Tennessee Enacts Law To Incarcerate Pregnant Women Who Use Drugs

State Enacts Law To Incarcerate Pregnant Women Who Use Drugs

Tennessee Governor Bill Haslam (R) signed a bill into law on Tuesday that is the first law in the country to authorize the arrest and incarceration of women who use drugs while pregnant. Reproductive and civil rights advocates had strongly urged Haslam to veto the legislation.

"I understand the concerns about this bill, and I will be monitoring the impact of the law through regular updates with the court system and health professionals," Haslam said in a statement.

The new law, which goes into effect July 1, allows a woman to be prosecuted for assault if she takes a narcotic drug while pregnant and the baby is born addicted, is harmed or dies because of the drug. The woman can avoid criminal charges if she completes a state treatment program.

Advocates for pregnant women say the bill will only scare women away from seeking prenatal care and addiction treatment, and that it does nothing to help low-income mothers who may not be able to take time away from their families and jobs to seek treatment. According to RH Reality Check, only two of Tennessee's 177 addiction treatment facilities provide on-site prenatal care and allow older children to stay with their mothers.

"Today, the Tennessee governor has made it a crime to carry a pregnancy to term if you struggle with addiction or substance abuse," said Alexa Kolbi-Molinas, a staff attorney with the ACLU Reproductive Freedom Project, in a statement. "This deeply misguided law will force those women who need health care the most into the shadows. Pregnant women with addictions need better access to health care, not jail time."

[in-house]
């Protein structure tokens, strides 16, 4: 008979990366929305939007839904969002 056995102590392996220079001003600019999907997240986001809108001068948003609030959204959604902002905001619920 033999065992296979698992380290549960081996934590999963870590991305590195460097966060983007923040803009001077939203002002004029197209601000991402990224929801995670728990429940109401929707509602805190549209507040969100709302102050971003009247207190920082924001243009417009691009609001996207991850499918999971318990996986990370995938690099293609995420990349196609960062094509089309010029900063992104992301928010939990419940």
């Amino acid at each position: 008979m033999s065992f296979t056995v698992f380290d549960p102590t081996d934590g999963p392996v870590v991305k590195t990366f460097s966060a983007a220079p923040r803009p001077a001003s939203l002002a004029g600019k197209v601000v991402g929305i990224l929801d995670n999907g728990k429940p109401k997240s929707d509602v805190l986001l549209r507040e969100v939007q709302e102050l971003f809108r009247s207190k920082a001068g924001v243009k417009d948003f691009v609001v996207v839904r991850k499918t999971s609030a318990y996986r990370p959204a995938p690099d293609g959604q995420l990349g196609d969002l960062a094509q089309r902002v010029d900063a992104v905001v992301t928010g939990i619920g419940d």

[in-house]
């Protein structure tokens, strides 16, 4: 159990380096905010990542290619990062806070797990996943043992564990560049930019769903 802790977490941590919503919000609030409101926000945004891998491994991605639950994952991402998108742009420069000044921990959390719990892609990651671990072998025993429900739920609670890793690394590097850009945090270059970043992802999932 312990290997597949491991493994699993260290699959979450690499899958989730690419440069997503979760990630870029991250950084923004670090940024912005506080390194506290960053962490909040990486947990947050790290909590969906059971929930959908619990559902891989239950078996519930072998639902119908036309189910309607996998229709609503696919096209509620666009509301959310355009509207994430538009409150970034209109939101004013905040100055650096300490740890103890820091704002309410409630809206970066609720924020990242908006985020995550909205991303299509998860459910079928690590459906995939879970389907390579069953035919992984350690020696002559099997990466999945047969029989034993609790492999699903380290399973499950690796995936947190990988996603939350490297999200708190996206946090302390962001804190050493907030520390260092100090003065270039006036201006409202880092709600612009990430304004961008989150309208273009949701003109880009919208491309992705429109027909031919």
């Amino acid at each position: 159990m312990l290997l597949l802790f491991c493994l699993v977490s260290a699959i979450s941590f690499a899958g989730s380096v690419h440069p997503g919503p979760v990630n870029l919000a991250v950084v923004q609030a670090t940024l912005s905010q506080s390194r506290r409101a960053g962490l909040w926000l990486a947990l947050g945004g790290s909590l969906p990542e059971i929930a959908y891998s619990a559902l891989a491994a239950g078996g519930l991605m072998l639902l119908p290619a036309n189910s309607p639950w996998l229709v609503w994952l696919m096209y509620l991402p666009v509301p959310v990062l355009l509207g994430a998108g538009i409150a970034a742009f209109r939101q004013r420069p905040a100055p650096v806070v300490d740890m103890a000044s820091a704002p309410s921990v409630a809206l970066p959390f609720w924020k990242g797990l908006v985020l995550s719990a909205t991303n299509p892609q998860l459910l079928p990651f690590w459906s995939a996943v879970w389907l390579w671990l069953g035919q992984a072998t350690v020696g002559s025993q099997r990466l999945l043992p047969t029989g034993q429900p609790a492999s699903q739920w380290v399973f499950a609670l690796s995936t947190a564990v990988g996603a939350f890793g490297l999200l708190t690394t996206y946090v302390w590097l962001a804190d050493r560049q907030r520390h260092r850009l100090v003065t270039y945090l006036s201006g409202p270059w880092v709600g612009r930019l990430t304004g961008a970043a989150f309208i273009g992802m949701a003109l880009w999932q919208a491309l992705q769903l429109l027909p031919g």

The Drug Policy Alliance, a nonprofit dedicated to ending the war on drugs, said the bill unfairly targets poor women and women of color by singling out street drugs in lieu of more common drugs, like alcohol or prescription pills.

"The reality is that many women use alcohol, tobacco, or other drugs while pregnant," wrote Tamar Todd, a senior staff attorney for the Drug Policy Alliance. "But only a few are prosecuted and only for using certain drugs -- not those drugs shown to pose greater possible risk to fetal health, such as alcohol, but those we have decided to criminalize largely because of the populations of people who use them."

While the Tennessee bill is the first to actually criminalize drug use among pregnant women with poor pregnancy outcomes, other states have been prosecuting pregnant women under different kinds of laws for years. Alabama's Supreme Court ruled earlier this month that women can be prosecuted under the state's chemical endangerment law if they use drugs while pregnant.

Haslam insisted that Tennessee's new law is intended to encourage women to seek treatment, not to throw them in jail.

"The intent of this bill is to give law enforcement and district attorneys a tool to address illicit drug use among pregnant women through treatment programs," he said.

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